Business

South End hostel sold to developer for $17.2m

A Boston real estate firm has purchased a South End hostel and plans to redevelop the property as a college dormitory or a modern boutique hotel that would cater to young business travelers.

Mount Vernon Co. acquired the eight-story building at 40 Berkeley St. for $17.2 million from a partnership that includes a former Boston Redevelopment Authority director, Mark Maloney, and Georgia Murray, chair of the Rose Fitzgerald Kennedy Greenway Conservancy.

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The sale is the latest in a wave of transactions in the South End, where several large projects are taking shape:

 The Ink Block project, on the old Boston Herald site, with 475 residential units and a Whole Foods store.

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 Two apartment buildings with about 600 units and street-level retail at 345 Harrison, where the Graybar Electric building will be demolished.

 275 Albany St., with up to 380 homes and stores.

 A large office and retail building, planned for Washington Street.

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Bruce Percelay, founder of Mount Vernon Co., said he will not make any decisions about 40 Berkeley until he meets with neighbors and city officials. He said three colleges have approached him about leasing the property for their students. He declined to identify the schools.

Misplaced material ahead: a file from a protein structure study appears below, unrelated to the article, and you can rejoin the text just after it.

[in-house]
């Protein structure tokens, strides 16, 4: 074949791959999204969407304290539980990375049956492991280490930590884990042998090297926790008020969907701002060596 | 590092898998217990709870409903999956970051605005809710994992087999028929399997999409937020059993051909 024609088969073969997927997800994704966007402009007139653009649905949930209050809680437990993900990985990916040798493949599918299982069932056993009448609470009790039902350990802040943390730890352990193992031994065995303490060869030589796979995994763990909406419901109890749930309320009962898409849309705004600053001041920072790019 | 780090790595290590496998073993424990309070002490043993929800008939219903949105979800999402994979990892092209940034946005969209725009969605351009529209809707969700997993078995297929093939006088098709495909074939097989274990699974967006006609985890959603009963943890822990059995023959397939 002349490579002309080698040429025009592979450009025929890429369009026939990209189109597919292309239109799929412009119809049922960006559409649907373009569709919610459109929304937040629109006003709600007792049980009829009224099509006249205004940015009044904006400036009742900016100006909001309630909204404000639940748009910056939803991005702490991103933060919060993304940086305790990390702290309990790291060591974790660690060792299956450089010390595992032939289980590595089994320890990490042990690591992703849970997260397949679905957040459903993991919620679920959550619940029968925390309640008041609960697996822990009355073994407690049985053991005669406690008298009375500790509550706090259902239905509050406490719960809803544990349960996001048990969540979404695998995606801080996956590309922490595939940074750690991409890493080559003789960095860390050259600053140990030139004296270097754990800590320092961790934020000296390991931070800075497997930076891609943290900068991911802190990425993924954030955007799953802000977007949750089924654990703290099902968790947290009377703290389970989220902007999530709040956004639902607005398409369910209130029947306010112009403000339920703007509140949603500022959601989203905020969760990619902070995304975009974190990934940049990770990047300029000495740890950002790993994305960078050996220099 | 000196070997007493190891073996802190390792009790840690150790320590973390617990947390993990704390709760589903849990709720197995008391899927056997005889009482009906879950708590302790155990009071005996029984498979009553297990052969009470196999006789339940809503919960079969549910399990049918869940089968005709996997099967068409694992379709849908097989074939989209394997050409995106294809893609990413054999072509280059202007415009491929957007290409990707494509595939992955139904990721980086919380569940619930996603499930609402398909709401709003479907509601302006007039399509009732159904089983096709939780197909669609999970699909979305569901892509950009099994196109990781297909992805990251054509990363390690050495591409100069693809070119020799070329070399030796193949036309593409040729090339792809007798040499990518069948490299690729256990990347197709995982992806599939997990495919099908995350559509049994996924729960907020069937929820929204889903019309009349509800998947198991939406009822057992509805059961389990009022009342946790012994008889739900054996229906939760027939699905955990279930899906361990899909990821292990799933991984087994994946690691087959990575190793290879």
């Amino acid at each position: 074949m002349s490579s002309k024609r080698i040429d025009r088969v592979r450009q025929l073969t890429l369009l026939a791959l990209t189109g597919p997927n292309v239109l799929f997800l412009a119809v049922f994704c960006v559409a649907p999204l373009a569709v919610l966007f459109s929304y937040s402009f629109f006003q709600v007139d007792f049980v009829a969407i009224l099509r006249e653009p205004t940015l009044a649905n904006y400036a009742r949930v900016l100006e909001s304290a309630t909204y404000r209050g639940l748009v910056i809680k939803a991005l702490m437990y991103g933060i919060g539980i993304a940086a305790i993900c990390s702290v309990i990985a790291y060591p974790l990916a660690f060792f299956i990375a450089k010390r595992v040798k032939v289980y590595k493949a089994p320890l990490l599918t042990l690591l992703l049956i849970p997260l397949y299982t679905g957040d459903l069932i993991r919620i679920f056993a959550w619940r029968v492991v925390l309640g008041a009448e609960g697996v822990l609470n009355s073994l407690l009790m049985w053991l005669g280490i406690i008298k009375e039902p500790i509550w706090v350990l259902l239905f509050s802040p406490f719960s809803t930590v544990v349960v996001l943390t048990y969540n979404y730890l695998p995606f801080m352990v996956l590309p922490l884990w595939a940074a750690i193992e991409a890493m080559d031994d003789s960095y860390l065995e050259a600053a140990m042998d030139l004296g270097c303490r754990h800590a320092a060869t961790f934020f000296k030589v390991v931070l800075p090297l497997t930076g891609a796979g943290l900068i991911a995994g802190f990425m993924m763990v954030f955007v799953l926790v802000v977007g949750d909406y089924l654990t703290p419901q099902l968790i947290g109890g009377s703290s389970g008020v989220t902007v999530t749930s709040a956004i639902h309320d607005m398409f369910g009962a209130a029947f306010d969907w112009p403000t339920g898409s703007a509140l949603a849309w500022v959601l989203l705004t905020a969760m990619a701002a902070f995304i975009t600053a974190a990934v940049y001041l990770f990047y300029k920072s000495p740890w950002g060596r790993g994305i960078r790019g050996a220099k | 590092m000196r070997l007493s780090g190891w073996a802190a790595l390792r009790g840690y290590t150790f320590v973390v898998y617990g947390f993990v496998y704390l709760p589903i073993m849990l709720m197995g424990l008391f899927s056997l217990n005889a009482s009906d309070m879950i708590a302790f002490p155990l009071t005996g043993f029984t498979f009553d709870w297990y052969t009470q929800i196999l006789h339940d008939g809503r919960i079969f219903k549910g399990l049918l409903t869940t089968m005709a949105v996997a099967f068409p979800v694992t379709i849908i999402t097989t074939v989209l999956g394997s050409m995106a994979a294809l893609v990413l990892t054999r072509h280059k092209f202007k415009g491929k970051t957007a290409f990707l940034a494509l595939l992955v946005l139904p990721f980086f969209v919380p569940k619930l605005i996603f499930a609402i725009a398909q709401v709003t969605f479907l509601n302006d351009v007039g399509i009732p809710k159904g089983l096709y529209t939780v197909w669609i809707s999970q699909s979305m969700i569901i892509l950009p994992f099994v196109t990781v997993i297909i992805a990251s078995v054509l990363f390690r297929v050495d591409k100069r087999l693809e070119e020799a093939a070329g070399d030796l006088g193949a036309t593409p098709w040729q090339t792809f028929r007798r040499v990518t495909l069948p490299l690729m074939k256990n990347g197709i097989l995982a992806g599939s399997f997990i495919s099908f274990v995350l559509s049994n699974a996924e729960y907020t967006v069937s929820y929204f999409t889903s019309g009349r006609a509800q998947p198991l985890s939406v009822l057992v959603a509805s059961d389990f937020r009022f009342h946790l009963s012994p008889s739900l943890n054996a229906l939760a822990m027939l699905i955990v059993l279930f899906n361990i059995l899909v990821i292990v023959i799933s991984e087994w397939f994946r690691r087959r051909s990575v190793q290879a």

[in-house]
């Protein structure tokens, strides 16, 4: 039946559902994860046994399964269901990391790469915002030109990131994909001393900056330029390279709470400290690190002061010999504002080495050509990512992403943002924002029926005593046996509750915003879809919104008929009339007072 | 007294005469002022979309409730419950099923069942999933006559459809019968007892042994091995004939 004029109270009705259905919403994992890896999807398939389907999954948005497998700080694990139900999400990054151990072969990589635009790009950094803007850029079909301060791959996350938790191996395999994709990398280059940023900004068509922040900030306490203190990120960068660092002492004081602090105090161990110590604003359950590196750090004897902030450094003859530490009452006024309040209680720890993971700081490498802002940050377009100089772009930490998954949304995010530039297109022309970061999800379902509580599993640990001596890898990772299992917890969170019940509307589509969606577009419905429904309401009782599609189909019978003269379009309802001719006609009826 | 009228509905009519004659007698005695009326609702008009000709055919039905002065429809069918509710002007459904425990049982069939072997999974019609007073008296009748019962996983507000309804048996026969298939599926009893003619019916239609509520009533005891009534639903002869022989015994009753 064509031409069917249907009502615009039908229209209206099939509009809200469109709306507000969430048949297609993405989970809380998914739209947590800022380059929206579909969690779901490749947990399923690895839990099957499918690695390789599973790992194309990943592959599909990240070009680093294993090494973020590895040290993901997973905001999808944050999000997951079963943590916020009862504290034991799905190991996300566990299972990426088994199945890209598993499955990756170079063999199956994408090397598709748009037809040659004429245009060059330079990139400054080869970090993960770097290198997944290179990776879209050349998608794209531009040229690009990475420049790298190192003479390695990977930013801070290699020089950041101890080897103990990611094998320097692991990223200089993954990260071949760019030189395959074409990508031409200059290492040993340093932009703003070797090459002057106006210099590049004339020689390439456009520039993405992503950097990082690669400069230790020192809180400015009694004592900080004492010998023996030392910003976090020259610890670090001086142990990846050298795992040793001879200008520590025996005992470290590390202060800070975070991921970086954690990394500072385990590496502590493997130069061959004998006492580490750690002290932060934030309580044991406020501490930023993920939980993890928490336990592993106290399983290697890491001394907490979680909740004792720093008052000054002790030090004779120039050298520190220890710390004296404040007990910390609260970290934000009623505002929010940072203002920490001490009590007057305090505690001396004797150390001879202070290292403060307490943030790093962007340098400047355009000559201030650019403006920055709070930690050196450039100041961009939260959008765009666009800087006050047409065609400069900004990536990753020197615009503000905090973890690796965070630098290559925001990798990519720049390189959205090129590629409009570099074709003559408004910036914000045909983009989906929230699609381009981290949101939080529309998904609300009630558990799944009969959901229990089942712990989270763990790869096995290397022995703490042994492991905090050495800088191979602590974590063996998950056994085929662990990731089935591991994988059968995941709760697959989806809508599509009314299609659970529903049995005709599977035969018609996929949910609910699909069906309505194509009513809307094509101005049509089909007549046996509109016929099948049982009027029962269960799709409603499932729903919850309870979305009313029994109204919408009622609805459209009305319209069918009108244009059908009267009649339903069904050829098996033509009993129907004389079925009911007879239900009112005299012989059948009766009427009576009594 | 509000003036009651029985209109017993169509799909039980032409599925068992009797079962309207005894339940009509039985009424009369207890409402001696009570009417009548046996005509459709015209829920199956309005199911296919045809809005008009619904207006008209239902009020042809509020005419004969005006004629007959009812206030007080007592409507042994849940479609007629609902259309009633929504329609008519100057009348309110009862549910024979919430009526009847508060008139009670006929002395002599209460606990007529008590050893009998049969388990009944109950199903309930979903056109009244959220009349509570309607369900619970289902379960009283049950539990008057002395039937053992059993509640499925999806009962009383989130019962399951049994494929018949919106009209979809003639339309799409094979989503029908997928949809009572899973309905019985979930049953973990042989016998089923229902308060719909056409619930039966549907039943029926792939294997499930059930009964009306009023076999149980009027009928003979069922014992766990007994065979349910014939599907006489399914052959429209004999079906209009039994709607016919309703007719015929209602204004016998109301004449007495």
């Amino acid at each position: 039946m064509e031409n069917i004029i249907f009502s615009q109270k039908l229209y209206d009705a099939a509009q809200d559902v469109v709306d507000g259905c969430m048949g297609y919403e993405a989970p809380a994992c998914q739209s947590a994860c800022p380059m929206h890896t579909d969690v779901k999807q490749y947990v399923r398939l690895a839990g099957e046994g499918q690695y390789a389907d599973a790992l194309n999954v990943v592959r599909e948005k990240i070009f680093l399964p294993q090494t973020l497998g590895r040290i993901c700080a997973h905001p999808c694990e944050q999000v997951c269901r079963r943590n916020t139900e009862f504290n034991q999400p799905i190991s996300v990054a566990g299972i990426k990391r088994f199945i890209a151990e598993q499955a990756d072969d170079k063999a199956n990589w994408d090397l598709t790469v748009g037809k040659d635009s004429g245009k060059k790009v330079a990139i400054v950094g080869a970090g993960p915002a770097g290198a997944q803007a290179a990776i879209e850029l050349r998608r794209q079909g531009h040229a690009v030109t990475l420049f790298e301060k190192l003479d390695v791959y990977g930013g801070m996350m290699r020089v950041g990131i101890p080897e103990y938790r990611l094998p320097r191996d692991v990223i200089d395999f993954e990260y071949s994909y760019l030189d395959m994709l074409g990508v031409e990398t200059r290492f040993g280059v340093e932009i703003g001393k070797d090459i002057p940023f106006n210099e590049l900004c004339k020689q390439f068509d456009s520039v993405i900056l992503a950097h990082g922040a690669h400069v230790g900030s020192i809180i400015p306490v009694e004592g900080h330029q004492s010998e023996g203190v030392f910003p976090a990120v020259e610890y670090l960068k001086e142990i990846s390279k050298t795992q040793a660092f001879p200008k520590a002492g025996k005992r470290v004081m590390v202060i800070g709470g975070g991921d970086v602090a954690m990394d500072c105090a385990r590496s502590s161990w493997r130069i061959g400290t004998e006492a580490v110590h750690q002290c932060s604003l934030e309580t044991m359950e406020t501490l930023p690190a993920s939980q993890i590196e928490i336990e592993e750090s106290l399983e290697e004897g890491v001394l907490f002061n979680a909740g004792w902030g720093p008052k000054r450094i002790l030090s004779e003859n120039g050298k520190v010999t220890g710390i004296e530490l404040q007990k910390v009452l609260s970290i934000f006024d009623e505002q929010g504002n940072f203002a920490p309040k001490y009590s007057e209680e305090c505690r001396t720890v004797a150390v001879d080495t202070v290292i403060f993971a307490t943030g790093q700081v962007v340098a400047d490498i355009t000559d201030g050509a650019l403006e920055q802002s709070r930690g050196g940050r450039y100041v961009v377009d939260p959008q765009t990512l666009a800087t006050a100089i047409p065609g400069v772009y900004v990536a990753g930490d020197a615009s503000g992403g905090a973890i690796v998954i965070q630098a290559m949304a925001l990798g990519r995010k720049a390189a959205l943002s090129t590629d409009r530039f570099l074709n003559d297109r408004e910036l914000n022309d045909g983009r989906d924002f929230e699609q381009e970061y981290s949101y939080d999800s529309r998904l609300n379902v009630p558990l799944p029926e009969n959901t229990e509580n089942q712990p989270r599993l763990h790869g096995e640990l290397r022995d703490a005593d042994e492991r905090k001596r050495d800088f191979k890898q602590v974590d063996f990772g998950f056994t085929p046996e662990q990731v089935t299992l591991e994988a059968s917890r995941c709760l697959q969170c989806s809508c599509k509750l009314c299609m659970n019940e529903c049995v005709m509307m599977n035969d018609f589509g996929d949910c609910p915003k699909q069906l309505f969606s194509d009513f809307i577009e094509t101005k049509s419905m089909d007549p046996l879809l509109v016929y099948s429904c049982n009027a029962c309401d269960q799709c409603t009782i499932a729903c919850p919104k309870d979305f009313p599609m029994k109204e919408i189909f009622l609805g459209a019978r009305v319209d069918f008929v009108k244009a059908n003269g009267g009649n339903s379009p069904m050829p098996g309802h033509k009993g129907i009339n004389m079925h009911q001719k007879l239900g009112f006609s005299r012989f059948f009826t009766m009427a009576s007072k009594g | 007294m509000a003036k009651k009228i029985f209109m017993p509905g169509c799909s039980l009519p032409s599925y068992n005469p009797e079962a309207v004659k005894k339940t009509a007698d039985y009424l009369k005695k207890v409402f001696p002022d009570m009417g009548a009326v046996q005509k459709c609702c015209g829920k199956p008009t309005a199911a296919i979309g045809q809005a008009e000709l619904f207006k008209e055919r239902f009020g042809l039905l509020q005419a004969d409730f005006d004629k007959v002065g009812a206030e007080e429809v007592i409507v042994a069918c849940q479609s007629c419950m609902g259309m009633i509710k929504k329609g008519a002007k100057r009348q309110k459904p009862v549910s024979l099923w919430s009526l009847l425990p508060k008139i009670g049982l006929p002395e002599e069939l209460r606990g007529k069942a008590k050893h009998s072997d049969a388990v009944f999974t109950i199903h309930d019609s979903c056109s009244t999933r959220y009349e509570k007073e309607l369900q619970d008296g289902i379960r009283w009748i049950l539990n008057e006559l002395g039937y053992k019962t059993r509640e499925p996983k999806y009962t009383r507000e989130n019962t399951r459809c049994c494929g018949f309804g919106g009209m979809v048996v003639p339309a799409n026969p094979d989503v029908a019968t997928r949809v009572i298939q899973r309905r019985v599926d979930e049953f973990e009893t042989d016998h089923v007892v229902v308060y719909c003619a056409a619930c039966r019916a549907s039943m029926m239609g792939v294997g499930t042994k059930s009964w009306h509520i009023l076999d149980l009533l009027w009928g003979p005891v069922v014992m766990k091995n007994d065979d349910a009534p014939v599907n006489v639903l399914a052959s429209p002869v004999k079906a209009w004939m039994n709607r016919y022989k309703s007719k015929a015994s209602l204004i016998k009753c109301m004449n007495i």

Although 40 Berkeley has a rare dormitory license, Percelay said he might renovate the building as a boutique hotel that would feature small rooms and large common areas. It currently is operated as a lodging with private rooms, but many of them use shared bathrooms.

Boutique accommodations have become popular among young business travelers in New York City. Hotels such as The Jane, a renovated former dormitory for sailors, advertise free bicycles and Wi-Fi for guests who favor an ambiance that’s more funky than elegant. Percelay said he wants to strike that tone at 40 Berkeley, a former YWCA that is now one of a few budget hotels in Boston.

“Our goal would be to preserve the building’s position as one of the more affordable entry level hotels but add an exciting vibe that would appeal to young travelers,” he said.

Mount Vernon Co. owns more than 1,500 apartments in Boston but has recently purchased hotels and inns in Nantucket and Portsmouth, N.H.

Boston’s hotel market is booming again after several slow years during the economic downturn. Developers are planning hotels from Roxbury to the Back Bay to the South Boston Innovation District.

Patrick Moscaritolo, president of the Greater Boston Convention & Visitors Bureau, said demand is high for moderately priced boutique hotels — accommodations that would be a counterpoint to those that charge $300 to $400 per night.

“Our market tends to skew to younger people in their 30s and entrepreneurs,” he said. “They don’t want to stay in big-box convention hotels.”

Casey Ross can be reached at cross@globe.com.
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